I realized I had allowed true hope to slip through my fingers. I had voted for Hillary because I thought she could do a damn sight better than the establishment to date. And I still believe that. But Barack Obama touched deep into my soul. He speaks to me from his heart. When I hear an ad from Obama, I hear his voice, I see his face. I see honesty. I see a man I can respect as a husband and father. I see a man that I can stand behind with pride. He has inspired me in a way that I have never before felt in my life for any candidate, in any race, ever. I am daring to hope that he could make it into the Oval Office and not only retain his integrity, but inspire integrity in others on Capital HIll. That we might begin to fight over what is right, and not over an invisible party line. That I could be a truly proud American. That I could be proud not only of the freedoms that this country affords me, but of the leadership, and the global direction this country takes, instead of apologizing for bad leaders, bad policy, and warmongering.
My husband began to notice my obsession with my computer.
"You know, this is what you should have done BEORE the primary." He said.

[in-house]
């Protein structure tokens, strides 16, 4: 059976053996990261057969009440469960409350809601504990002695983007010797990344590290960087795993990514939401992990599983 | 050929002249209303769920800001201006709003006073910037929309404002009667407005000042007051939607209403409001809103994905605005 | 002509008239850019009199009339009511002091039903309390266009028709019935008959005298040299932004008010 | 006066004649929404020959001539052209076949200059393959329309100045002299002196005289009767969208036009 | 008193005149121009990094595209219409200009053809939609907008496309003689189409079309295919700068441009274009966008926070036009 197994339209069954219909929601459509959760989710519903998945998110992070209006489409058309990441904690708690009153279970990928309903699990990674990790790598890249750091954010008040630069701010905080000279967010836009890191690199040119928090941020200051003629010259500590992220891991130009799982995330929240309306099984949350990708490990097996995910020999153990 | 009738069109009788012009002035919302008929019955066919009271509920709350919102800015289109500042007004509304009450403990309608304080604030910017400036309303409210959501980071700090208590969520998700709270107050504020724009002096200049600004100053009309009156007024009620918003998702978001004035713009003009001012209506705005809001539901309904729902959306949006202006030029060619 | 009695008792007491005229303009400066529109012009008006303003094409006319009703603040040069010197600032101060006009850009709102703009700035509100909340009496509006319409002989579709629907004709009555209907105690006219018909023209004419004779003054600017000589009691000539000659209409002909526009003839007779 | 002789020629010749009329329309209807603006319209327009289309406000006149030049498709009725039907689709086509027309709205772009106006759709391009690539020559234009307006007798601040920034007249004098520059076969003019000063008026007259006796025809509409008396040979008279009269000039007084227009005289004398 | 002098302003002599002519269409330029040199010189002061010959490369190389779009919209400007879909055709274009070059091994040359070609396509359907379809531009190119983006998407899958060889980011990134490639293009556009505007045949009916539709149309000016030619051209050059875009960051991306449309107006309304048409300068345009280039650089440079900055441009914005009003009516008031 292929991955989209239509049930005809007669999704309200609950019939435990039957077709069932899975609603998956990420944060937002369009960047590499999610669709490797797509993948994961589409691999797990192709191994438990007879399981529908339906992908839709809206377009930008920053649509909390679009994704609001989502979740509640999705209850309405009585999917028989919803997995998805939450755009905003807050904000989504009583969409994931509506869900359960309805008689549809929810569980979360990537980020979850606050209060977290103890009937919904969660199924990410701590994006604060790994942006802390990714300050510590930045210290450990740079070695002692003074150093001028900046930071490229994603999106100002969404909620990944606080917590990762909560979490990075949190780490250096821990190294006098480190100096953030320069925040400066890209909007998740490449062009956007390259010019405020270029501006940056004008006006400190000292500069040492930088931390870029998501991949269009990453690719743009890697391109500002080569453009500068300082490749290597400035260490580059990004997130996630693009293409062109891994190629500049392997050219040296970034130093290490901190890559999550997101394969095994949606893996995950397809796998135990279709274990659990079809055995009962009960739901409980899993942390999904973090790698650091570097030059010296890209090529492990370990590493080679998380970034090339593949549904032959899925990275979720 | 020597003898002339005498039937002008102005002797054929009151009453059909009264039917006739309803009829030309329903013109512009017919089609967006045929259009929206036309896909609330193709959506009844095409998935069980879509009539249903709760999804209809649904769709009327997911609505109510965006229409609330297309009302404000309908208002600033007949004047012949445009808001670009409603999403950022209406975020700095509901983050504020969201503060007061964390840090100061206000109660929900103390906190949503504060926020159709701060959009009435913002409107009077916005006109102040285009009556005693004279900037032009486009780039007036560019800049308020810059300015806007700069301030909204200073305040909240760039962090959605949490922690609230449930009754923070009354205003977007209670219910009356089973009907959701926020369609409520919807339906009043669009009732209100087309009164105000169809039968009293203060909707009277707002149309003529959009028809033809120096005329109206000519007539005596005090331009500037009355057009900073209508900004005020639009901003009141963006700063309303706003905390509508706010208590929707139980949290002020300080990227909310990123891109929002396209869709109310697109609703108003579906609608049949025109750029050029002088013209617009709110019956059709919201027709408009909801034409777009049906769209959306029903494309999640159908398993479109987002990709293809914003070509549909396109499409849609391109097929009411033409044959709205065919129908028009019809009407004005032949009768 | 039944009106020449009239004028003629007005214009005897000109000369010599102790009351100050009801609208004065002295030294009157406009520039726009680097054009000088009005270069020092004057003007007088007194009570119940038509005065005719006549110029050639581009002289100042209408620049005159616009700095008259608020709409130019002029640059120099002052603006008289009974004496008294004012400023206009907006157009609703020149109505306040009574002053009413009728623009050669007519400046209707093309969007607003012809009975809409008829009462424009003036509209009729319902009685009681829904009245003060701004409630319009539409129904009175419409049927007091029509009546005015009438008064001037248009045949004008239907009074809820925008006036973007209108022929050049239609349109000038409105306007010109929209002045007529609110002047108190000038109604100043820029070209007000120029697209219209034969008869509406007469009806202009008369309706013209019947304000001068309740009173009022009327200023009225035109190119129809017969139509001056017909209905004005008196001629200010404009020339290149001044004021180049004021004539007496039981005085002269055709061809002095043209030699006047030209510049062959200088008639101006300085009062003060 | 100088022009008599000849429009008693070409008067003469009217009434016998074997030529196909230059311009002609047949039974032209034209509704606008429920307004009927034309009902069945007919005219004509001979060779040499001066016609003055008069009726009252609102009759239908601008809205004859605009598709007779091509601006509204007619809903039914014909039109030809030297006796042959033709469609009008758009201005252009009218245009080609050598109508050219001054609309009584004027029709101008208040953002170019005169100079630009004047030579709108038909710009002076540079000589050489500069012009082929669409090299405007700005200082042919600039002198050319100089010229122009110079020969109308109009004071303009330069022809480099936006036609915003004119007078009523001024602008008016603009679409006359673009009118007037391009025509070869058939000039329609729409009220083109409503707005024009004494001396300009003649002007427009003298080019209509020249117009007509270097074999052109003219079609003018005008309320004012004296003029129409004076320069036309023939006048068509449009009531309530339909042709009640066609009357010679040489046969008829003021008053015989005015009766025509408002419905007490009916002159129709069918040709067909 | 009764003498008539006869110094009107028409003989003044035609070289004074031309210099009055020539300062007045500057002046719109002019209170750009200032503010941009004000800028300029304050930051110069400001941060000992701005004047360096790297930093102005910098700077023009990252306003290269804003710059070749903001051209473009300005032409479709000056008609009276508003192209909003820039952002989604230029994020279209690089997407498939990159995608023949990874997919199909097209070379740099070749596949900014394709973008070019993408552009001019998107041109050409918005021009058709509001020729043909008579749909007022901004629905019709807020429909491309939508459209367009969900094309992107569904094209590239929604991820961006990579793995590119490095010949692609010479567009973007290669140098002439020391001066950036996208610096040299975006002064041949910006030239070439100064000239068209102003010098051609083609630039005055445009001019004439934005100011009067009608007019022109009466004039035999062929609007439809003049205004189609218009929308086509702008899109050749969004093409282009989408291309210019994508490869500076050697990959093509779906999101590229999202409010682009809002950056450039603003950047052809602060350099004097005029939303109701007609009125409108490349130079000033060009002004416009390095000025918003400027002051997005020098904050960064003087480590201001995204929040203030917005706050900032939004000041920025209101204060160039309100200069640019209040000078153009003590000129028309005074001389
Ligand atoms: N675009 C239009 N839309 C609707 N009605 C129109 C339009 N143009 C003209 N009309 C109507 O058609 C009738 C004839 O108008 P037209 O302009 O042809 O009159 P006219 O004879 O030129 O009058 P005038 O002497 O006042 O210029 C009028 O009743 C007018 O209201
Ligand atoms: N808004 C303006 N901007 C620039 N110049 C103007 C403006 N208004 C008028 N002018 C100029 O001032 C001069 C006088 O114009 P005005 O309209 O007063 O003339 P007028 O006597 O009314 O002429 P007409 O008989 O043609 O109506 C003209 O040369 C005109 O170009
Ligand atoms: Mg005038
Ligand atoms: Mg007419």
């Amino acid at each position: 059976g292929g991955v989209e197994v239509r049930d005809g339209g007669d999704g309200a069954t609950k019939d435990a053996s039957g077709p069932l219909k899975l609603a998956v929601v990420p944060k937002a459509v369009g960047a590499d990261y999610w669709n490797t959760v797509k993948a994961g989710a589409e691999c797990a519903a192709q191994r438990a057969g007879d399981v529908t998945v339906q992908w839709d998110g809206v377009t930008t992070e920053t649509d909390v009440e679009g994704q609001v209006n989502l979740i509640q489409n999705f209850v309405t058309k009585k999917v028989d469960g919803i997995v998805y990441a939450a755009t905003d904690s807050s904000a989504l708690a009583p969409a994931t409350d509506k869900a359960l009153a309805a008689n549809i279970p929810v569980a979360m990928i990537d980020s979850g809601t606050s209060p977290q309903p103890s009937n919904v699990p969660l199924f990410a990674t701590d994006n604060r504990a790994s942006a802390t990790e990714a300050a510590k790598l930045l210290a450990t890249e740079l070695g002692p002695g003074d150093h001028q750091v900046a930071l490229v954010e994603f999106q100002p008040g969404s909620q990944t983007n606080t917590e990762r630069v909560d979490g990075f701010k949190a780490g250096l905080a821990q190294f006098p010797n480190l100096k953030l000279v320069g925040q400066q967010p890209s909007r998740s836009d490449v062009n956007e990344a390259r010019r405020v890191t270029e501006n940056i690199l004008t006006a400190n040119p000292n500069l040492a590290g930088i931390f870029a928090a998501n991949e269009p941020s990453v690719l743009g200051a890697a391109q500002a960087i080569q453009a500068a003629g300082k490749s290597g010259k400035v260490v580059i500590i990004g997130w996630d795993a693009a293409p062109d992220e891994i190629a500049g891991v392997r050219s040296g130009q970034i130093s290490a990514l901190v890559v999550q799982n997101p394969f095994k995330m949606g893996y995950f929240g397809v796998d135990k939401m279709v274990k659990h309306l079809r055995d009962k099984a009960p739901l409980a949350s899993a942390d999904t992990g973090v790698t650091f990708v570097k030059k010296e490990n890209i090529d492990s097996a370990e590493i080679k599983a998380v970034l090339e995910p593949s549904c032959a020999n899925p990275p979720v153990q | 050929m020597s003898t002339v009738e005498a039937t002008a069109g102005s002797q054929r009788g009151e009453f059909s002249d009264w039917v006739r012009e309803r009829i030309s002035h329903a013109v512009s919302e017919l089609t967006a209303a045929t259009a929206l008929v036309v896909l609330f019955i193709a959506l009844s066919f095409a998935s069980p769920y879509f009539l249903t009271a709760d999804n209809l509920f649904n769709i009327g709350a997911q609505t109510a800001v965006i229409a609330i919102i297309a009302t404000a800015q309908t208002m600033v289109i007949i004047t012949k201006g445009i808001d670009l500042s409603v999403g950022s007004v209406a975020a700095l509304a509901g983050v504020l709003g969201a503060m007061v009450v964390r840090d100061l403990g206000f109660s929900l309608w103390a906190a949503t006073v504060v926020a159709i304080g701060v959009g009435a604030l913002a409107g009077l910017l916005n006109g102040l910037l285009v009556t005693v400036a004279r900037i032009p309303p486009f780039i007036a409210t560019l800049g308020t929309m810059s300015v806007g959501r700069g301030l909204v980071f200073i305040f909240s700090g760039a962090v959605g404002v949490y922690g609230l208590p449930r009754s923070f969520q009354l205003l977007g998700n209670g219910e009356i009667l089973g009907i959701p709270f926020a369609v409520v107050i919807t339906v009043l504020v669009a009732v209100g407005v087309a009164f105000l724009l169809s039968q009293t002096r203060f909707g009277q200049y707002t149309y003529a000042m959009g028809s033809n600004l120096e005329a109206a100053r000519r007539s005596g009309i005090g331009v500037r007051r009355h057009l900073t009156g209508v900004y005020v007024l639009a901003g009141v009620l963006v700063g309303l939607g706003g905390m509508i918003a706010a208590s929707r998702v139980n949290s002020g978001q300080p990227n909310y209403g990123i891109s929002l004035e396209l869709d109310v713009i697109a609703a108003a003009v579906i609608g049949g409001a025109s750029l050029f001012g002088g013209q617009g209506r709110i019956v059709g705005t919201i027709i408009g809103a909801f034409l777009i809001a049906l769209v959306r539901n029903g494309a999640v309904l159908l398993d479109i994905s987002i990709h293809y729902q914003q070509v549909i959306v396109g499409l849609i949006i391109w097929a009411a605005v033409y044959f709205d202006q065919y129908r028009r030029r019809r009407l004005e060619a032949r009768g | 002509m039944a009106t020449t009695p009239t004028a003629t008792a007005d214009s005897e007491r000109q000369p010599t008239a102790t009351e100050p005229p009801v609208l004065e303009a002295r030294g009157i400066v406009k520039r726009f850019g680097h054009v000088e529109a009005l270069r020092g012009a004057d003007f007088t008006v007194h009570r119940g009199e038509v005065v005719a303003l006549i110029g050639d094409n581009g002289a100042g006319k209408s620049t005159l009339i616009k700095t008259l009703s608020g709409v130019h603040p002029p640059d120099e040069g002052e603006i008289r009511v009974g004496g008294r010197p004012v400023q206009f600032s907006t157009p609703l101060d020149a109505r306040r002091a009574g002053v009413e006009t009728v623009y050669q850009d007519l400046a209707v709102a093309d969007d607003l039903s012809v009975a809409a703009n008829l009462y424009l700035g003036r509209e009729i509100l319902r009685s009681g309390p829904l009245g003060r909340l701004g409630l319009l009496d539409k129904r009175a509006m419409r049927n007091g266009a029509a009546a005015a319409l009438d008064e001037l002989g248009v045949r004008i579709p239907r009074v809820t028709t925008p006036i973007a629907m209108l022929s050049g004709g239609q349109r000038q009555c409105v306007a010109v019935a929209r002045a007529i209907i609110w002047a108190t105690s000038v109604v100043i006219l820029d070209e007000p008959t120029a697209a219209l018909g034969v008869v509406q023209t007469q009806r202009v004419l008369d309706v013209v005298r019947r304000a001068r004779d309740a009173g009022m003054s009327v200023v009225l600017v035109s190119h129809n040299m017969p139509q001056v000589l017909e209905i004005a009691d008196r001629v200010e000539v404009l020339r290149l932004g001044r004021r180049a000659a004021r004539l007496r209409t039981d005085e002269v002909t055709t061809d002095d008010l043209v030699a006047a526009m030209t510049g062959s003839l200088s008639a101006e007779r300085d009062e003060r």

"I know." And I felt truly awful that I had not, for it would have been one more vote for Obama in a hard race. I have never been that passionate about politics. It has always seemed a broken system to me. Money, power, little concern with what is right, and too much concern with what to say to get elected. Not what to DO, what to say. Not who you are, but who you seem to be. I have been nearly hopeless for a long time. To feel real hope for real change blossom in my chest is truly frightening. I suddenly seem to have so much more to lose. And it means so much more to me. That Obama win, and not just a Democrat suddenly seemed important.
Did I mention that my husband is a registered republican? I bring this up because though I barely managed not to hurt him for voting for W. not once, but twice, we have always been able to agree to disagree. That is why his next statement floored me.